Potential of Mobile Applications in Prevention and Management of Cardio-Metabolic Diseases

Amutha Ramadas* and Quek Kia Fatt

Potential of Mobile Applications in Prevention and Management of Cardio-Metabolic Diseases.

Cardio-metabolic diseases (CMD), primarily cardiovascular diseases and diabetes are the
leading cause of death worldwide. Kruashaar and Krämer proposed that first line of defence
against CMD to be prudent health behaviours, but the current model of disease incidence reduction seems to be ineffective mainly due to lack of individualisation and consumerisation.
Fresh and innovative method of cost-effective strategy aimed at high-risk individuals is necessary to address this issue. New treatment strategies for CMD include moderate physical activity, weight reduction, blood pressure control, and correction of dyslipidaemia and glycaemic
control. Recent researches have started to incorporate mobile technology as one of the modalities in intervention program for people with CMD.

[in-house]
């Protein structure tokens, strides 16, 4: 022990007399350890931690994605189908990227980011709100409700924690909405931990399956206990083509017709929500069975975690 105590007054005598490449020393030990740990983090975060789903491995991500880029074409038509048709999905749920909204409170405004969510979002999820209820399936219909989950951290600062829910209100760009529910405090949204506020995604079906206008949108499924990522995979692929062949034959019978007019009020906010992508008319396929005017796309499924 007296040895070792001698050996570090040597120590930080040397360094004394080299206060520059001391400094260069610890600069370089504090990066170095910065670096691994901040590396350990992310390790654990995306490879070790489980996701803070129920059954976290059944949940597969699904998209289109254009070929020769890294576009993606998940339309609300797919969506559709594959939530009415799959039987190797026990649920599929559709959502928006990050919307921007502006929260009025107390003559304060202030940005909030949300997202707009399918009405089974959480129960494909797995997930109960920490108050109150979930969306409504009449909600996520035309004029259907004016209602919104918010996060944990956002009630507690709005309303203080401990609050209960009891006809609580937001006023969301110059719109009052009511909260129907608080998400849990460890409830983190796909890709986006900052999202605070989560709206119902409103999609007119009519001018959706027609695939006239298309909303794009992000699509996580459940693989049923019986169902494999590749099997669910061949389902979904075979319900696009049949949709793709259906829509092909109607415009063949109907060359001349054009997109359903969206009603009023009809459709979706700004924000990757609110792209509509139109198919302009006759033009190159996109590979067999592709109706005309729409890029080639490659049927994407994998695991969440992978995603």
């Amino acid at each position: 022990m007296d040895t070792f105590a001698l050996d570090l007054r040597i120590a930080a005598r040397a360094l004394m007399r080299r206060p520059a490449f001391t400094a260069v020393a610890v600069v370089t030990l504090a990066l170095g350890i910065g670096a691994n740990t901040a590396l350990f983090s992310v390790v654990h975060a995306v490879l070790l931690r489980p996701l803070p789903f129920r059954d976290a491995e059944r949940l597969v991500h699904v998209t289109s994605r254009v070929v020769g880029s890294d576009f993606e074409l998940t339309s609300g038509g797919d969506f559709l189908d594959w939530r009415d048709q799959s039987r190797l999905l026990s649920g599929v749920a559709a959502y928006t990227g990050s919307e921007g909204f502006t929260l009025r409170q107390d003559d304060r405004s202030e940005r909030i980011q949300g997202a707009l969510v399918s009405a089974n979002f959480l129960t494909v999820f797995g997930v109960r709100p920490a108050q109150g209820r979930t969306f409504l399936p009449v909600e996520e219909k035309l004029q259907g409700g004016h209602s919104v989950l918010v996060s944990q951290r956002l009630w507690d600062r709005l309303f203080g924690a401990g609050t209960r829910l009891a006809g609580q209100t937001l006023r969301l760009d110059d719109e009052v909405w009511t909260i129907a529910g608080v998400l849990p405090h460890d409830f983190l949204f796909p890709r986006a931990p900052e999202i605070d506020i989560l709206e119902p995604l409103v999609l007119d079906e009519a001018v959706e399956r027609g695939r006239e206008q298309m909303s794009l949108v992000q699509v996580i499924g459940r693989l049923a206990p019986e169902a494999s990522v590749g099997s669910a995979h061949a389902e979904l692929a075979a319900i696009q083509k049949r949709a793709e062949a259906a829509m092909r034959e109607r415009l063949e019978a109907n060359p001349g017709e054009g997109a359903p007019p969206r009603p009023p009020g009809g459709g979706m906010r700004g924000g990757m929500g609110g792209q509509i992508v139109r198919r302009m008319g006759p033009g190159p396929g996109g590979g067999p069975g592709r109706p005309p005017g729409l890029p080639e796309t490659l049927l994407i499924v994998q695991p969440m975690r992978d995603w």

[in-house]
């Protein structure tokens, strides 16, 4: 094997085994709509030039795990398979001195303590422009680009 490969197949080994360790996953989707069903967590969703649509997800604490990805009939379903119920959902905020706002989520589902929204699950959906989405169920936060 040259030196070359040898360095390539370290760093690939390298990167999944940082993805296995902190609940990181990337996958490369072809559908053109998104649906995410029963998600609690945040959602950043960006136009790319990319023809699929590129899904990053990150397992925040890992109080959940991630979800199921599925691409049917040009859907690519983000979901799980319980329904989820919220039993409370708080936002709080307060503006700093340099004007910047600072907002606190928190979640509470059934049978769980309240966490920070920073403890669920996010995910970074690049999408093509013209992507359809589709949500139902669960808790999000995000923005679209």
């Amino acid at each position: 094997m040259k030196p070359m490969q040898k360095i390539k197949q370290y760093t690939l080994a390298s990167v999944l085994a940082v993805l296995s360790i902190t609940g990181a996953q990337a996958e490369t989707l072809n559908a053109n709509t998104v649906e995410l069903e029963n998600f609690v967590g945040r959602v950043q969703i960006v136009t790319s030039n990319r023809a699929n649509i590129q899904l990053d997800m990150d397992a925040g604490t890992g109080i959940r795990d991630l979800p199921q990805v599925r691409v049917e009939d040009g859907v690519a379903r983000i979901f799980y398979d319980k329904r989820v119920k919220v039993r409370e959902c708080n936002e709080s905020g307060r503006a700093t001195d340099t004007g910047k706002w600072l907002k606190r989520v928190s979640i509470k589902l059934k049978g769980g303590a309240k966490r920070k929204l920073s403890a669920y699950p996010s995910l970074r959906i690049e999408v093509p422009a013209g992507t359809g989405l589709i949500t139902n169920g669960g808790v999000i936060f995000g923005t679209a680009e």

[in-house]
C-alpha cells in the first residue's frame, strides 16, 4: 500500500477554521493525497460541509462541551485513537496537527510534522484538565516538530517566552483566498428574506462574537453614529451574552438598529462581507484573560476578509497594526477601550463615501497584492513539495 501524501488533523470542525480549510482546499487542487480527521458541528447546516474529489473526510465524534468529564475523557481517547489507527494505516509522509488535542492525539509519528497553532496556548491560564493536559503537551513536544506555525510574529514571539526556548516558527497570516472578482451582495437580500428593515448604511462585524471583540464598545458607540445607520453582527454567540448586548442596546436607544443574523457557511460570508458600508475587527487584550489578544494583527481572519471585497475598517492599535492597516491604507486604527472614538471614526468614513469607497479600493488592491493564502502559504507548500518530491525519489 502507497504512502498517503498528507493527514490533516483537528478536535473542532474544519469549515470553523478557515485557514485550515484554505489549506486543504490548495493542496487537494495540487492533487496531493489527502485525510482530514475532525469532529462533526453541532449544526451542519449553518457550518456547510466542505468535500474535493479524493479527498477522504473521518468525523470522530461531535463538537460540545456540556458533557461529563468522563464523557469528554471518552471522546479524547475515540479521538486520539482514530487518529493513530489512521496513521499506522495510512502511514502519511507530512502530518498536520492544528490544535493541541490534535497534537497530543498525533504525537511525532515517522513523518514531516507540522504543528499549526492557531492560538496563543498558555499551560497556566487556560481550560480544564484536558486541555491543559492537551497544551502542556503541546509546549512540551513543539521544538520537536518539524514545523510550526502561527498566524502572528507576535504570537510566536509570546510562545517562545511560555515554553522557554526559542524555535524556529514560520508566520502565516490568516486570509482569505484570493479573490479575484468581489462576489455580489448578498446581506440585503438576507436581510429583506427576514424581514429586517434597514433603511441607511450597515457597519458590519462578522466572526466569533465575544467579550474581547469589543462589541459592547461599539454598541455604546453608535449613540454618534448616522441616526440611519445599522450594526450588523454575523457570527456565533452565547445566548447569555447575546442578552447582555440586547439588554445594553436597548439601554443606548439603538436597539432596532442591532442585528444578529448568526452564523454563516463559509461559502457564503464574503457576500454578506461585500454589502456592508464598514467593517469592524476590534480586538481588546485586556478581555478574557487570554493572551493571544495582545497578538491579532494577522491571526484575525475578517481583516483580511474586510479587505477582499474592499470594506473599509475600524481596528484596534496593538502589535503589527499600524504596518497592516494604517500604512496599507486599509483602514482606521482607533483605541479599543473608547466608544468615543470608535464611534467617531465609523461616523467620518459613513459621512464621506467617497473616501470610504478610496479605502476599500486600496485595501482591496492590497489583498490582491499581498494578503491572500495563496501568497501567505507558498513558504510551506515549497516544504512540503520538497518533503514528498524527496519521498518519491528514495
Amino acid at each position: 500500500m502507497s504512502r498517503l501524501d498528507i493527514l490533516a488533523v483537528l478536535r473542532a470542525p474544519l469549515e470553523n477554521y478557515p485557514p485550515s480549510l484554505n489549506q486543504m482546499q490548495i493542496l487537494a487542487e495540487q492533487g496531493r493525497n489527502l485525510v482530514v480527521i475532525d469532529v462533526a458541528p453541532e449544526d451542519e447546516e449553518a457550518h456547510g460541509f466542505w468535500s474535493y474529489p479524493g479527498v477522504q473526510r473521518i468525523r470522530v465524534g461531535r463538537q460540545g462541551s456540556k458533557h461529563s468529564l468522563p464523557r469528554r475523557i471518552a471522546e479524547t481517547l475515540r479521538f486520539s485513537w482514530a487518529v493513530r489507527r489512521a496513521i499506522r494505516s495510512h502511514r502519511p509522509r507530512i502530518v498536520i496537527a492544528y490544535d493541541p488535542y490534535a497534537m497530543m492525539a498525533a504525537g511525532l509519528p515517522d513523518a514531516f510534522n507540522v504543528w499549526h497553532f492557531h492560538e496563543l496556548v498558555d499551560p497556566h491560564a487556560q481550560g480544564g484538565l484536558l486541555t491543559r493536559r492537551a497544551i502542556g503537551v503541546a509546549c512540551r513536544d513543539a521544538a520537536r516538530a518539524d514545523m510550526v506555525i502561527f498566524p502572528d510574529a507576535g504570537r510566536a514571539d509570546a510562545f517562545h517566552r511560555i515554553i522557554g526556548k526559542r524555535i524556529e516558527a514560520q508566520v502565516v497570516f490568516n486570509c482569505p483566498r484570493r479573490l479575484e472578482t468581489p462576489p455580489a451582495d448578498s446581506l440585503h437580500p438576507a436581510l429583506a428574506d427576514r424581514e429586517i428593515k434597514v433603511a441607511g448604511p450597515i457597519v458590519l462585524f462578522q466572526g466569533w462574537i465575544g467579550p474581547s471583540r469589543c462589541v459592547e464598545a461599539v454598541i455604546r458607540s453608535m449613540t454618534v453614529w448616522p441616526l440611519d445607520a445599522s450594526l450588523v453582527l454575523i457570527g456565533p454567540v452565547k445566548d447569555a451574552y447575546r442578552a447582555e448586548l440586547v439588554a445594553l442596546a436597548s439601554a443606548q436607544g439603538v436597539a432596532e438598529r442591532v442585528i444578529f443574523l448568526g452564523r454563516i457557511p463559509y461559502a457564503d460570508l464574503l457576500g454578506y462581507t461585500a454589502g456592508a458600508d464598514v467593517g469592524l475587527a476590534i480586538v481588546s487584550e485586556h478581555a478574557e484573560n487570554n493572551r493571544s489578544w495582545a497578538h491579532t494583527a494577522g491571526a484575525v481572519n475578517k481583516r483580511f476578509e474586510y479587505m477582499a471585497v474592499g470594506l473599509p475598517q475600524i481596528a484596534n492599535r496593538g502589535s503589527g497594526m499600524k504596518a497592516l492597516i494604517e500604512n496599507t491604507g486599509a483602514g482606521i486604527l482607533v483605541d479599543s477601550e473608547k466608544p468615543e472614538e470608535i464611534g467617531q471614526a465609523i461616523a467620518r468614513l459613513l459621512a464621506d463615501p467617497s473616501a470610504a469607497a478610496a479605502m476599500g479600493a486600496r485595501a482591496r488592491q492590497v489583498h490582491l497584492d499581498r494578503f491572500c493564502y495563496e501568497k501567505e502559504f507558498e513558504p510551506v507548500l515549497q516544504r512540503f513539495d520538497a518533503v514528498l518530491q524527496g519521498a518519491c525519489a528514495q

Smartphones typically offer very easy-to-use interfaces and opportunities for the end-user to download new functionality in terms of mobile apps.  In terms of healthcare, smartphone technologies are now used in the diagnosis of diseases, acute and chronic treatment and rehabilitation, and education and training of healthcare practitioners. A recent study by Miller and colleagues, suggested most members of public had favourable perceptions of mobile technology and acknowledge physicians, use of smartphone or personal digital assistant (PDA) in practice.

Mobile technology has since attempted to address few health behaviours towards prevention of chronic diseases. Twenty-six of 59 trials on mobile technologies were focused on modification
of health behaviours. Nutrition, physical activity and tobacco smoking were the health behaviours that have been the focal points in recent years.

There is also a serious lack of evidence-based diabetes risk calculator apps, none of the 9 apps revealed the name or source of the risk. Reviews have also caution the use of dose calculator apps, and future apps design to take clinical input into consideration.

Public Health Open J. 2016; 2(1): 1-10. doi: 10.17140/PHOJ-2-114